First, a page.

As a result, ESS staff are using language greetings in emails and phone calls and over 100 words have been taught and placed in a word bank for students and teachers, including Wakka Wakka names for animals and body parts, kinship words, topographic verbs, questions and greetings. Songs have been posted on Vimeo for community members to sing with their children. Staff from other schools in close contact with ESS have also found out their local Indigenous language greetings to use in emails, as part of a ripple effect from Yumbin.
Mr McKenzie’s outstanding leadership and his dedication to his students and local community are just some of the reasons he has been chosen as a finalist for the Queensland College of Teachers (QCT) Excellence in Beginning to Teach Award.
The QCT Excellence in Teaching Awards are the only state government awards which recognise teachers from all schooling sectors state-wide. Winners will be announced on October 25, on the eve of World Teachers’ Day celebrations in Australia.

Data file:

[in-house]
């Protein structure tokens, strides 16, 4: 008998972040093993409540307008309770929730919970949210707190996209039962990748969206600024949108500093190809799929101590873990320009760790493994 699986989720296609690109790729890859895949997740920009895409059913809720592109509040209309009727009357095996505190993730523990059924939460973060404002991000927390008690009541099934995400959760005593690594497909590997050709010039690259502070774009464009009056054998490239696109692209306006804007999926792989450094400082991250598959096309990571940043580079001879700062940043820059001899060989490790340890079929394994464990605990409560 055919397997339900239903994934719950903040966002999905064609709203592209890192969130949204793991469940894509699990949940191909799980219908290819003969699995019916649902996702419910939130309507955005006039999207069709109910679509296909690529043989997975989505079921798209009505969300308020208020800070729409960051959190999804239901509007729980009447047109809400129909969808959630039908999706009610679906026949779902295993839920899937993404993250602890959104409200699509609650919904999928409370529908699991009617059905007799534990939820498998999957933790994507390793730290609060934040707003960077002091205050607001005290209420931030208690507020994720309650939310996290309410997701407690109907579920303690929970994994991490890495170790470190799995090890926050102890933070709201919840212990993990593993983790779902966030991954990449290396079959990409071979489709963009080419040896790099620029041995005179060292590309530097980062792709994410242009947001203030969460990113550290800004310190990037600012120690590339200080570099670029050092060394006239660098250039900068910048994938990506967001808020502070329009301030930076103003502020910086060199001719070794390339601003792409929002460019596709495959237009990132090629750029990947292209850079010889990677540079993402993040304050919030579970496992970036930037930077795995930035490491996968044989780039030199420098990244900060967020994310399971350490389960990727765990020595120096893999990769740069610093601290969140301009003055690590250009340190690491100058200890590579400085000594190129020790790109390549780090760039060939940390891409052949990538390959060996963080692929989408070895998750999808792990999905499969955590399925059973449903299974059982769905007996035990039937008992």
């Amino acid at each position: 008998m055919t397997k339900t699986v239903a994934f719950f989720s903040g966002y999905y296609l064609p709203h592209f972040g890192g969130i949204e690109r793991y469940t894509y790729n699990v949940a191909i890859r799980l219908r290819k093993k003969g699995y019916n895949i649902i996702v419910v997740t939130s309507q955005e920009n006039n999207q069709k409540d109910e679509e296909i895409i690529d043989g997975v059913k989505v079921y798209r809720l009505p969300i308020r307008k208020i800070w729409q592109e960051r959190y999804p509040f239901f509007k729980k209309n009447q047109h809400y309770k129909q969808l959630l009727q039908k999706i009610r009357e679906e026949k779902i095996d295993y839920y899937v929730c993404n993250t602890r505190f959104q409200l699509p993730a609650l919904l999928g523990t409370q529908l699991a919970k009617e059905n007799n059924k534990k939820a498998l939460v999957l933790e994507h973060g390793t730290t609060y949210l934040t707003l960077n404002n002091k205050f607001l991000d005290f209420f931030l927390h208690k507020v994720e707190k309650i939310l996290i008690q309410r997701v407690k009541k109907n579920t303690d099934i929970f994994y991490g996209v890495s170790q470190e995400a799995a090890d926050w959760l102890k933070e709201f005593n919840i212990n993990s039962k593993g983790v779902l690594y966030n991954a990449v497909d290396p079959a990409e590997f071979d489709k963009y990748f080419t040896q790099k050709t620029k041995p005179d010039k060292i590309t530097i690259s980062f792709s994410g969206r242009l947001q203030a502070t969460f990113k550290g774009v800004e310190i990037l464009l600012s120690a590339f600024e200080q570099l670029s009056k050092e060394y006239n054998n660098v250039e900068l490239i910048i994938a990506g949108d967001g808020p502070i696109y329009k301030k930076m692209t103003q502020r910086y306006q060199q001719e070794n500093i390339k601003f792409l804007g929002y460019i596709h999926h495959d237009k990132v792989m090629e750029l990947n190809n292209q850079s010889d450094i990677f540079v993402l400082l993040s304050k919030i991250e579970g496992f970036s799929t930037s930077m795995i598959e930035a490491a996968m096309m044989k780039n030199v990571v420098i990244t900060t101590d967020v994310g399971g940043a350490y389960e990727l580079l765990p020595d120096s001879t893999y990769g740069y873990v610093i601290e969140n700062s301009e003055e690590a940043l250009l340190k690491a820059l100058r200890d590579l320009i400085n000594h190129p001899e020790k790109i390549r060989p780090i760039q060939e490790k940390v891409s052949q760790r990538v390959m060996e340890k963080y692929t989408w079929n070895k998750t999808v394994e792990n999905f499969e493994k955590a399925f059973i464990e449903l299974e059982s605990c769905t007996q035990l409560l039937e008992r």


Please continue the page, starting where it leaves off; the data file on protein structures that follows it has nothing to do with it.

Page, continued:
Mr McKenzie said languages were vital for cultural survival because they helped to continue traditions, beliefs and protocols, and connected people to their land.
“Language is life,” he said. “We are doing a complete reclamation – there are no fluent speakers left – there are some community members who speak fragments – so we are starting at the bottom and working up from there,” he said. “It has been a long process to get everything right.”
Mr McKenzie said students were really proud of being able to speak the language of the land, and that it is wonderful to see both Indigenous and non-Indigenous students, who also love to challenge him if he ever gets anything wrong, use it together.
He said the next step for Yumbin was the current training of two Wakka Wakka teacher aides to learn and eventually deliver the program, to ensure its sustainability. He also delivered a talk recently to the Department of Education’s language team and school principals about the support classroom teachers require during a language reclamation.
“There are a lot of people who work hard to make sure it all runs smoothly. If this continues into the future, I think this will have a big impact on families around here and that is pretty amazing,” Mr McKenzie said.
Congratulations Mr McKenzie on being named a finalist.